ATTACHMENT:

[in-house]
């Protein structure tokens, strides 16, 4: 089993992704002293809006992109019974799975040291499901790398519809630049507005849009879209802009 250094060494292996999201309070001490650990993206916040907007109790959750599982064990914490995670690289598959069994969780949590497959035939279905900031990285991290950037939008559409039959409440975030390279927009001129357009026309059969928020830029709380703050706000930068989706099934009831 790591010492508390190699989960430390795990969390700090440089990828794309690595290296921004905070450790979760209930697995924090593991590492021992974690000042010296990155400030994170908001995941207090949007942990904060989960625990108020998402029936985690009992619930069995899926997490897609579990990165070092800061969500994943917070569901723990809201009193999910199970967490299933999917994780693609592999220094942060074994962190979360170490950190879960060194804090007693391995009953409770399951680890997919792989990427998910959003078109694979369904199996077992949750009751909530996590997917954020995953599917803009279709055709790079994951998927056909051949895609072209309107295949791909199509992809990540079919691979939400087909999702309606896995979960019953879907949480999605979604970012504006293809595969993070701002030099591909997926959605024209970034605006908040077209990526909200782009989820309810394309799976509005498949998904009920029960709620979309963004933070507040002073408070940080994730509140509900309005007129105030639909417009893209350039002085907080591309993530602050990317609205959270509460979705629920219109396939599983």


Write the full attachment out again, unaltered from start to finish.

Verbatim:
[in-house]
């Protein structure tokens, strides 16, 4: 089993992704002293809006992109019974799975040291499901790398519809630049507005849009879209802009 250094060494292996999201309070001490650990993206916040907007109790959750599982064990914490995670690289598959069994969780949590497959035939279905900031990285991290950037939008559409039959409440975030390279927009001129357009026309059969928020830029709380703050706000930068989706099934009831 790591010492508390190699989960430390795990969390700090440089990828794309690595290296921004905070450790979760209930697995924090593991590492021992974690000042010296990155400030994170908001995941207090949007942990904060989960625990108020998402029936985690009992619930069995899926997490897609579990990165070092800061969500994943917070569901723990809201009193999910199970967490299933999917994780693609592999220094942060074994962190979360170490950190879960060194804090007693391995009953409770399951680890997919792989990427998910959003078109694979369904199996077992949750009751909530996590997917954020995953599917803009279709055709790079994951998927056909051949895609072209309107295949791909199509992809990540079919691979939400087909999702309606896995979960019953879907949480999605979604970012504006293809595969993070701002030099591909997926959605024209970034605006908040077209990526909200782009989820309810394309799976509005498949998904009920029960709620979309963004933070507040002073408070940080994730509140509900309005007129105030639909417009893209350039002085907080591309993530602050990317609205959270509460979705629920219109396939599983």